As you might not be shocked to learn, given its naming inspiration, Rodan is essentially a gigantic Pteranodon which survived for millions of years under the earth, enlarged by radiation, before dramatically bursting out of a volcano. Originally, Rodan was meant to be a whole species of mutated Pteranodon, but when the monster was brought back for Ghidorah, it was reconceived as a singular monster akin to Godzilla and the other legendary kaiju. Rodan’s gigantic size and cosmic radiation grant it the ability to fly at super-speeds, and it can create massive shockwaves with its wings capable of leveling buildings. On top of that, its radiated skin can deflect almost any attack, even Godzilla’s infamous atomic breath.
As well as having similar origins to the original monster, the Rodan of King of the Monsters appears to have at least one extra ability—the trailer shows its body covered in lava, pulsing as it flies around. Whether that’s just a by product of having, you know, just exploded itself out of a volcano, or a new elemental ability—the tie-in viral website for the movie seems to indicate it’s just part of Rodan’s body now—remains to be seen.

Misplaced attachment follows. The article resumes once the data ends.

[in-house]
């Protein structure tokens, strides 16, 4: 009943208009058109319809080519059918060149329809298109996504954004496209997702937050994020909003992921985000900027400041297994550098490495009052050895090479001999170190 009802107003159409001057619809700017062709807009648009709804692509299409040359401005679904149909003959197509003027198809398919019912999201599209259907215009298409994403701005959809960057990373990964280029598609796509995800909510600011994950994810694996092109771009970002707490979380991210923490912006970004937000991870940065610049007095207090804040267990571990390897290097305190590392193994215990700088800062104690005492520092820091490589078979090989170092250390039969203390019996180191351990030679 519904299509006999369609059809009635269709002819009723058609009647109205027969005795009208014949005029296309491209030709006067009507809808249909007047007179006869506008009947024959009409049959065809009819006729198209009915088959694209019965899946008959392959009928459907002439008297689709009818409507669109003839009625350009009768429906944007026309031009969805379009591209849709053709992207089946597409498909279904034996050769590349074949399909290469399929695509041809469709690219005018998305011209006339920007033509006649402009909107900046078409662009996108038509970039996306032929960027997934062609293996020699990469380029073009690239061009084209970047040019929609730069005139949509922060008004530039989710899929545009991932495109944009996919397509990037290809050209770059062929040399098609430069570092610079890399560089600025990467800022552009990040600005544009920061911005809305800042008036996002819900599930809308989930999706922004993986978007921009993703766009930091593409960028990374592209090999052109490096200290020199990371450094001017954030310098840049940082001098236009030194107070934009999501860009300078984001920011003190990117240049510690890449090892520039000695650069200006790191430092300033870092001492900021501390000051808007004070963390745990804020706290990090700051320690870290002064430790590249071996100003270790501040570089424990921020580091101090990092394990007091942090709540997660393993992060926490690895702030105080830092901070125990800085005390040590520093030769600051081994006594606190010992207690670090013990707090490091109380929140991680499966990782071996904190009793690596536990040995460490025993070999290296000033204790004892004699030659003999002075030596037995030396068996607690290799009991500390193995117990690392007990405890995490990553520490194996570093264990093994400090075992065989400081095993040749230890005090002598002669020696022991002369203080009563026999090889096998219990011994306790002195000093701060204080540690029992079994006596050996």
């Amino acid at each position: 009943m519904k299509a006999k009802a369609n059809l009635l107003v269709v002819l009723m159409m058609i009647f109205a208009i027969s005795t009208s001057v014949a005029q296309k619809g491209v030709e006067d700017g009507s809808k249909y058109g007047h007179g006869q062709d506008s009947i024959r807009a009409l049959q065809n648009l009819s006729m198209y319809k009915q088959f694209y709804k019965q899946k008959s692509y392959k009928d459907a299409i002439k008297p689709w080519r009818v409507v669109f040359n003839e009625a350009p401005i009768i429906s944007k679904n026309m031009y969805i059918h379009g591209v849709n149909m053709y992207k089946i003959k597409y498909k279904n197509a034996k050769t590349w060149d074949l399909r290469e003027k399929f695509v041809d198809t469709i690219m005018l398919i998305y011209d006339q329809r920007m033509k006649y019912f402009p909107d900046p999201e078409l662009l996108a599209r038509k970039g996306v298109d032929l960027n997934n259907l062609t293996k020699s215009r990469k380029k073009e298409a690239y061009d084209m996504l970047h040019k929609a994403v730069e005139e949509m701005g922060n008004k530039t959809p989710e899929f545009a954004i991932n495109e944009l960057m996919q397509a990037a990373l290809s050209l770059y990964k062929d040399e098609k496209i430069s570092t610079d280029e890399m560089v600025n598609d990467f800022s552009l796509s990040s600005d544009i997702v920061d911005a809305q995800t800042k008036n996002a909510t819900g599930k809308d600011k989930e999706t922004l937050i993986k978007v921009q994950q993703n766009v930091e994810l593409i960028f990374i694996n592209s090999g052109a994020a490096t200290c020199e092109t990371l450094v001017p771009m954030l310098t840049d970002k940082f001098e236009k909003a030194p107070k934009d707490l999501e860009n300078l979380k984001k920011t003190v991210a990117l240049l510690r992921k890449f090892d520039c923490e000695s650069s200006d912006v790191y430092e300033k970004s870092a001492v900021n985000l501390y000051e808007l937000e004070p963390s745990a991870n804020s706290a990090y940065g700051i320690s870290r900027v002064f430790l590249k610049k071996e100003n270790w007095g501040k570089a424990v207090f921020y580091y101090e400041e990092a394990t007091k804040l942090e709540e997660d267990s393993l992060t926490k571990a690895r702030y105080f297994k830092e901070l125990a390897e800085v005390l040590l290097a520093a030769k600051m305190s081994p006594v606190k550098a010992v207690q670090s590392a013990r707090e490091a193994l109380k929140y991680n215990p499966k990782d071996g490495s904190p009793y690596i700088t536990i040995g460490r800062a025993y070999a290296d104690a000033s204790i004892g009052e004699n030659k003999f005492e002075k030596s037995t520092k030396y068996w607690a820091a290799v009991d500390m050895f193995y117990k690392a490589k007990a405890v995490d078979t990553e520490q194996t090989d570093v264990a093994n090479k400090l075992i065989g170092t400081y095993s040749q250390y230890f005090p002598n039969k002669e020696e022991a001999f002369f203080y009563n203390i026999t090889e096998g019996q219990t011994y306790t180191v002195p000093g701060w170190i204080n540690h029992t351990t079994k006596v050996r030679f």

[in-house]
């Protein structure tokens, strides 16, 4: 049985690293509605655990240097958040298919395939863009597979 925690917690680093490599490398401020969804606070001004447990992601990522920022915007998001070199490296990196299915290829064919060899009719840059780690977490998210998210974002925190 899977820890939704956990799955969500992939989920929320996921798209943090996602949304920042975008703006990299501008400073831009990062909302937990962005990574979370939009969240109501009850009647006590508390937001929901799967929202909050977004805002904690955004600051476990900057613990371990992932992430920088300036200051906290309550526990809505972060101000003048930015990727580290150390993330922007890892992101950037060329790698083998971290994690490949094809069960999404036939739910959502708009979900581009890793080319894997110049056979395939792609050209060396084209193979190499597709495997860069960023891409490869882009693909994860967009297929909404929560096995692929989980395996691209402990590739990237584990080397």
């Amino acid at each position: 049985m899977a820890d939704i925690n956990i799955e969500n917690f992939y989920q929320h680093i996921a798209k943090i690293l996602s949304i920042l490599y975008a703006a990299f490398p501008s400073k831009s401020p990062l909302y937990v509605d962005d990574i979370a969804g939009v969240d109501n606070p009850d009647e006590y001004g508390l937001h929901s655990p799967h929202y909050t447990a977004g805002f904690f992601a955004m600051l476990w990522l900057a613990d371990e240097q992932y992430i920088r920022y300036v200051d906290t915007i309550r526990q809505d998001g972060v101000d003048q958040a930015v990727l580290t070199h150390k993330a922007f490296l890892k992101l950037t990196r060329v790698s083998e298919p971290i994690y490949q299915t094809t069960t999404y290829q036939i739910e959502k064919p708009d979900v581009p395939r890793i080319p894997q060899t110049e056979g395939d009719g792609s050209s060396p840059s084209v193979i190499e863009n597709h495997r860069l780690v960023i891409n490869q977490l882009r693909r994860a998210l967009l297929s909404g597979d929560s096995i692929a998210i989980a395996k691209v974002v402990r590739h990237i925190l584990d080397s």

Making a debut in the self-titled (and batshit wild) 1961 movie, Mothra is a different kind of Kaiju superstar. Although dangerously powerful, Mothra has primarily been portrayed as a heroic creature since her debut, a fierce protector of her fairy-populated island home and eventually the world at large, summoned by humanity as its first line of defense against the likes of Godzilla, Ghidorah, and other giant monsters. Hell, at one point in the ‘90s Toho had to create an evil clone of Mothra, Battra, just to use the giant moth concept in a villainous capacity.